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Date of birth - 1928

Place of birth – Zhmerynka, Vinnytsia oblast, Ukraine

Interviewed - 18 August 2011, Toronto

Video interview

Language – Russian


Interviewer – How would you describe the relationship between Jews and the Ukrainian and Russian population?

VD – I was a child back then, and I didn’t really understand. I didn’t even know that I was Jewish. We were a non-practicing family, and at home we spoke Russian. I didn’t know Yiddish or Hebrew. We never talked about any of these questions, until the Germans came.

I don’t remember any excesses, either in school, or at work. Moreover, my father was a very popular doctor, and villagers from all around came to him for treatment and diagnoses. Very many peasants, Ukrainians, knew him very well. To the point where, to make a parallel, when Zhmirynka was already occupied, there were Ukrainian police. Former komsomol members became police officers, and started to run things, rob, and so forth. One day, my father was returning home from somewhere, and the police took him away, and he was gone for some time. Later, when he came home, he was very anxious, and he told us, that [in the police] there were young men from Zhmyrinka, and also from the surrounding countryside. The ones from Zhmyrinka all knew him, and behaved more or less tolerably towards him. But those who didn’t know him beat him, and one told him, I remember this as if it were yesterday, my father had a gold crown on his tooth, one [of the policemen] said, “Let’s knock his tooth out.” The Zhmyrinka locals, who knew him, didn’t support this idea, and it ended there. When they harassed him or tried to accuse him of something, he told them, “They know me here. In my life, I haven’t hurt a fly.” That was the scene.

You understand, different people treated us in different ways. Some locals, who had treated us well, continued to do so. Others, obviously, tried to get jobs with the authorities, and so forth. There was an episode, on the first day they opened the ghetto – there were many Jews in the ghetto from Bukovyna, from Moldova, mostly from Chernivtsi. One of the many who ended up there was a dentist. That dentist left the borders of the ghetto, they killed him, shot him in the head, crucified him, hung him up, and wrote a sign, “This fate awaits anyone who leaves the ghetto.” So when I was telling you that I left the ghetto a few times, illegally, we were always risking a bad end.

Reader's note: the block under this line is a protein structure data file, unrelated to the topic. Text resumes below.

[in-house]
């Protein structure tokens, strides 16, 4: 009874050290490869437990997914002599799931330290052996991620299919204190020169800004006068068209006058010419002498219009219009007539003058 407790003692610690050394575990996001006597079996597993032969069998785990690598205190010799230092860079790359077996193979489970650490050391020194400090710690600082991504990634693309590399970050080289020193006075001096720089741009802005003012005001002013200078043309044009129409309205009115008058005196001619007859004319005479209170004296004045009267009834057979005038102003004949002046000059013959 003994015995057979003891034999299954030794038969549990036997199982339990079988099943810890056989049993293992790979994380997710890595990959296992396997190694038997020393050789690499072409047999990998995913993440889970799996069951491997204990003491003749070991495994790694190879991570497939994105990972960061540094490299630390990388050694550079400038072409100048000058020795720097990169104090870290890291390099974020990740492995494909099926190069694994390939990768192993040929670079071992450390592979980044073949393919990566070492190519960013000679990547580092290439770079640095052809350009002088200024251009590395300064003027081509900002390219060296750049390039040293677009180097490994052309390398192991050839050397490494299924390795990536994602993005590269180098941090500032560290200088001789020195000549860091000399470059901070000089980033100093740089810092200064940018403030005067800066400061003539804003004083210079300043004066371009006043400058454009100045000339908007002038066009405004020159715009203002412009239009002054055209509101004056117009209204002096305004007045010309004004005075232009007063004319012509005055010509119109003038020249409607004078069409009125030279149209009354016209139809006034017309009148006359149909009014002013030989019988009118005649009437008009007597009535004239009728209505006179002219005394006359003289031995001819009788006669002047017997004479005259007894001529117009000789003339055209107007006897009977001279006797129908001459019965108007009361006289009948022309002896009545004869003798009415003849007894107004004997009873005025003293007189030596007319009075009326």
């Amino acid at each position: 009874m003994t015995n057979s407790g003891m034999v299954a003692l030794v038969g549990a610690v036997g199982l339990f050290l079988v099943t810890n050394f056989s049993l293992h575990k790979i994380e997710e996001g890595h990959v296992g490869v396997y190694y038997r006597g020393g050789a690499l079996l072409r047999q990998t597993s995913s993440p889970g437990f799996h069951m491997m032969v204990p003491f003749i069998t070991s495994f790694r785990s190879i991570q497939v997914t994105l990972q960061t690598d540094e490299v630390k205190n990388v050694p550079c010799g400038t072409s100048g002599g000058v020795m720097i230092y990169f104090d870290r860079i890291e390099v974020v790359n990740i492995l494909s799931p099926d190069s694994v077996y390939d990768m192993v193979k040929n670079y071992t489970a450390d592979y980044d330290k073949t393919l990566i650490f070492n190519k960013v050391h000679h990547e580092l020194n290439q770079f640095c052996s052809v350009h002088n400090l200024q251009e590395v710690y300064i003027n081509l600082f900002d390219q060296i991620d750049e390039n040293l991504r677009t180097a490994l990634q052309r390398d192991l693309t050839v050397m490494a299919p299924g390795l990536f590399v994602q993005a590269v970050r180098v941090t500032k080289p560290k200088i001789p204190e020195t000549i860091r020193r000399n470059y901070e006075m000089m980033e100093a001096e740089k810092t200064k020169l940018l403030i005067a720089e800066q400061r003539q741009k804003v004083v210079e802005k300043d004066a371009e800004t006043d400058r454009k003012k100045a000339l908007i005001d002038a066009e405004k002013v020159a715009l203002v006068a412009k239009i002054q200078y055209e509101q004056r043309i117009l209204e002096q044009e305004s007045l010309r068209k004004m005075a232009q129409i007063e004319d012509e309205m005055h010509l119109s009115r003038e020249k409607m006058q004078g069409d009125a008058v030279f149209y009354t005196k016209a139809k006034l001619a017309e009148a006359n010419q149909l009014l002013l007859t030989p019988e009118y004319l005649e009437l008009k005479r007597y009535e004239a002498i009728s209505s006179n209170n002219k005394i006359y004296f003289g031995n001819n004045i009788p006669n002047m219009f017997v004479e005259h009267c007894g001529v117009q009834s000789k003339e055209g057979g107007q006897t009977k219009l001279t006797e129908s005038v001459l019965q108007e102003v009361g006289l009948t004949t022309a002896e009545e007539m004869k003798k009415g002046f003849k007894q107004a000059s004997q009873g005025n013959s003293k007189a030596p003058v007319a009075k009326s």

I will give you an example in Bryilov, in Mogil, this has been described and written about many times, where they buried people while they were still alive. And the ground moved. Some of the people who ended up in the Zhmyrinka ghetto, from Bryilov, from Mezhirova, the next town over, from Praskurov, from Vinnytsia, where there had been mass and total executions, they lived in the Zhmyrinka ghetto. In 1942, the commandant of the Bryilov ghetto demanded that the Romanian commander send back all the Jews that had managed to survive. He didn’t demand other Jews, but the ones who hadn’t been murdered [who were from Bryilov, he demanded that they be returned. I was an eyewitness to this from the first to the last moment. The Romanian police commandant said that there would be an inspection of registration papers. Everyone gathered at the square, the Romanian police surrounded them, and herded them into an unfinished factory. Everyone could see that this was a deadly set-up. People started to cry and scream, and after five minutes, under Romanian police guard, they began to walk them out of the ghetto. They turned them over to the Germans, but I didn’t see this, as this was beyond the walls of the ghetto, they brought them 5 or 6 km to Bryilov, where graves were already dug, and they murdered them all. These were two of the worst moments in the ghetto – the first, when they crucified that dentist, and when they murdered all the Bryilov Jews.

When we had to move to the ghetto, another magnificent person came to us, who I will never forget, Luka Ivanovych Palchevsky, he was an old teacher, who was friends with my father. He often came to our home, drank tea, and discussed various questions on literature, philosophy, everything, except, obviously, politics. So, Luka Ivanovich Palchevsky took all our furniture to his place, and told us, that if we manage to survive, he will return it all to us. His family also, when I came to them several times during the two and a half years we were in the ghetto, they fed me, and gave me food to take back to my parents, and so forth. And Luka Ivanovich, at my father’s funeral, spoke very warm words. He was an intellectual, an old, intelligent teacher, who taught at a school, and taught me after the War.

Nadezhda Frantsivna Mashorina, was the first woman, despite the fact that she was German, was the first non-Jewish woman, who, when we lived in the ghetto, whom I will remember all my life with gratitude. When I could sneak out of the ghetto illegally, whenever I came to her, she always fed me and so forth. Because she knew German, she was able to get a job at a German company, and worked as a translator, and other technical work. I think that this was a time in her life, after the arrest of the colonel [her husband], this was the period in her life, when she lived the best, because she received food as well as a salary. But she wasn’t involved in anything. And when the city was liberated, obviously, the KGB persecuted her. You know, there needn’t have been much of a reason for a person to disappear. They harassed her and harassed her, but couldn’t pin anything on her, and finally left her alone, and she lived out her life peacefully.

We spend two and a half years in the ghetto. The city was liberated mostly without fighting. The fighting was mostly at the train station. So the liberation was more or less quiet.

excerpt from the Interview with valentin drobner

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